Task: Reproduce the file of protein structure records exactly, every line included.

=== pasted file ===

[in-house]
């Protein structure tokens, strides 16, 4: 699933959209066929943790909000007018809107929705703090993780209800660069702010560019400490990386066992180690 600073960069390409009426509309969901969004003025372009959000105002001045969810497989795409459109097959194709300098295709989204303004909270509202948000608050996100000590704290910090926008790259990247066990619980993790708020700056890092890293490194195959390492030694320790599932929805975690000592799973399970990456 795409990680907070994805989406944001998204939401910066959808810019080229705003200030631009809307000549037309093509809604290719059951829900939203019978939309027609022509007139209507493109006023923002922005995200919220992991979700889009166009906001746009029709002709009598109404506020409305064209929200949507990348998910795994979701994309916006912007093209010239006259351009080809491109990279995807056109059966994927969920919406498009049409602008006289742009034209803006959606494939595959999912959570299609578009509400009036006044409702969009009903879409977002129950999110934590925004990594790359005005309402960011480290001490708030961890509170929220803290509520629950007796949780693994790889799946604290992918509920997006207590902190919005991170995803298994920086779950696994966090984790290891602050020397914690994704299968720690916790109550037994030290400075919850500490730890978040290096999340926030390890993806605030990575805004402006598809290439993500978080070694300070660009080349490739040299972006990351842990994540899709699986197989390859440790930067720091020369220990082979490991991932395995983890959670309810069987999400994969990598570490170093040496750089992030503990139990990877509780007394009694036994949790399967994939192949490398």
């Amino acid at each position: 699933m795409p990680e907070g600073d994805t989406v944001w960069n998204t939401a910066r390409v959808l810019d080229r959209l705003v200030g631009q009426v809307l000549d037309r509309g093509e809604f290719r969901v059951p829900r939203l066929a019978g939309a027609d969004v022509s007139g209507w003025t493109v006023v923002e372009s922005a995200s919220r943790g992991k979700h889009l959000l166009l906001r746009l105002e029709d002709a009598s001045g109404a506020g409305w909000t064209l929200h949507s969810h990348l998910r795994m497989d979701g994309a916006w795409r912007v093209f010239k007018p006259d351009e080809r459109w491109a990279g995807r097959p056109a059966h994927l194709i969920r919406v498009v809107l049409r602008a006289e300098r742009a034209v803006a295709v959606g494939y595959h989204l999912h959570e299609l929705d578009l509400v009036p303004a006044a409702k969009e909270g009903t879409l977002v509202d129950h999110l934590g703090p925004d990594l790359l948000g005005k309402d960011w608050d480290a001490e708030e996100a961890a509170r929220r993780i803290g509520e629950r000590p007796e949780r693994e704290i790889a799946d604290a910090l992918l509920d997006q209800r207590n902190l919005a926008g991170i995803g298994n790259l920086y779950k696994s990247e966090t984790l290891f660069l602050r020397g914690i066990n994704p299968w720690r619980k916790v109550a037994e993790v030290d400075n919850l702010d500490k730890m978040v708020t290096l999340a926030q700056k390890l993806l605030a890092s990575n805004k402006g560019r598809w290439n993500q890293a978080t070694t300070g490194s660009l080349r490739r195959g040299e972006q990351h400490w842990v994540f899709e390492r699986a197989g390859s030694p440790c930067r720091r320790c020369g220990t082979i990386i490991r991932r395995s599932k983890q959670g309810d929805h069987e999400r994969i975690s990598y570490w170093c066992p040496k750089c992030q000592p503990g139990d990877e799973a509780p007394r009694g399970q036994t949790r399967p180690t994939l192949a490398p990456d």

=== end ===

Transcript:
[in-house]
């Protein structure tokens, strides 16, 4: 699933959209066929943790909000007018809107929705703090993780209800660069702010560019400490990386066992180690 600073960069390409009426509309969901969004003025372009959000105002001045969810497989795409459109097959194709300098295709989204303004909270509202948000608050996100000590704290910090926008790259990247066990619980993790708020700056890092890293490194195959390492030694320790599932929805975690000592799973399970990456 795409990680907070994805989406944001998204939401910066959808810019080229705003200030631009809307000549037309093509809604290719059951829900939203019978939309027609022509007139209507493109006023923002922005995200919220992991979700889009166009906001746009029709002709009598109404506020409305064209929200949507990348998910795994979701994309916006912007093209010239006259351009080809491109990279995807056109059966994927969920919406498009049409602008006289742009034209803006959606494939595959999912959570299609578009509400009036006044409702969009009903879409977002129950999110934590925004990594790359005005309402960011480290001490708030961890509170929220803290509520629950007796949780693994790889799946604290992918509920997006207590902190919005991170995803298994920086779950696994966090984790290891602050020397914690994704299968720690916790109550037994030290400075919850500490730890978040290096999340926030390890993806605030990575805004402006598809290439993500978080070694300070660009080349490739040299972006990351842990994540899709699986197989390859440790930067720091020369220990082979490991991932395995983890959670309810069987999400994969990598570490170093040496750089992030503990139990990877509780007394009694036994949790399967994939192949490398």
């Amino acid at each position: 699933m795409p990680e907070g600073d994805t989406v944001w960069n998204t939401a910066r390409v959808l810019d080229r959209l705003v200030g631009q009426v809307l000549d037309r509309g093509e809604f290719r969901v059951p829900r939203l066929a019978g939309a027609d969004v022509s007139g209507w003025t493109v006023v923002e372009s922005a995200s919220r943790g992991k979700h889009l959000l166009l906001r746009l105002e029709d002709a009598s001045g109404a506020g409305w909000t064209l929200h949507s969810h990348l998910r795994m497989d979701g994309a916006w795409r912007v093209f010239k007018p006259d351009e080809r459109w491109a990279g995807r097959p056109a059966h994927l194709i969920r919406v498009v809107l049409r602008a006289e300098r742009a034209v803006a295709v959606g494939y595959h989204l999912h959570e299609l929705d578009l509400v009036p303004a006044a409702k969009e909270g009903t879409l977002v509202d129950h999110l934590g703090p925004d990594l790359l948000g005005k309402d960011w608050d480290a001490e708030e996100a961890a509170r929220r993780i803290g509520e629950r000590p007796e949780r693994e704290i790889a799946d604290a910090l992918l509920d997006q209800r207590n902190l919005a926008g991170i995803g298994n790259l920086y779950k696994s990247e966090t984790l290891f660069l602050r020397g914690i066990n994704p299968w720690r619980k916790v109550a037994e993790v030290d400075n919850l702010d500490k730890m978040v708020t290096l999340a926030q700056k390890l993806l605030a890092s990575n805004k402006g560019r598809w290439n993500q890293a978080t070694t300070g490194s660009l080349r490739r195959g040299e972006q990351h400490w842990v994540f899709e390492r699986a197989g390859s030694p440790c930067r720091r320790c020369g220990t082979i990386i490991r991932r395995s599932k983890q959670g309810d929805h069987e999400r994969i975690s990598y570490w170093c066992p040496k750089c992030q000592p503990g139990d990877e799973a509780p007394r009694g399970q036994t949790r399967p180690t994939l192949a490398p990456d």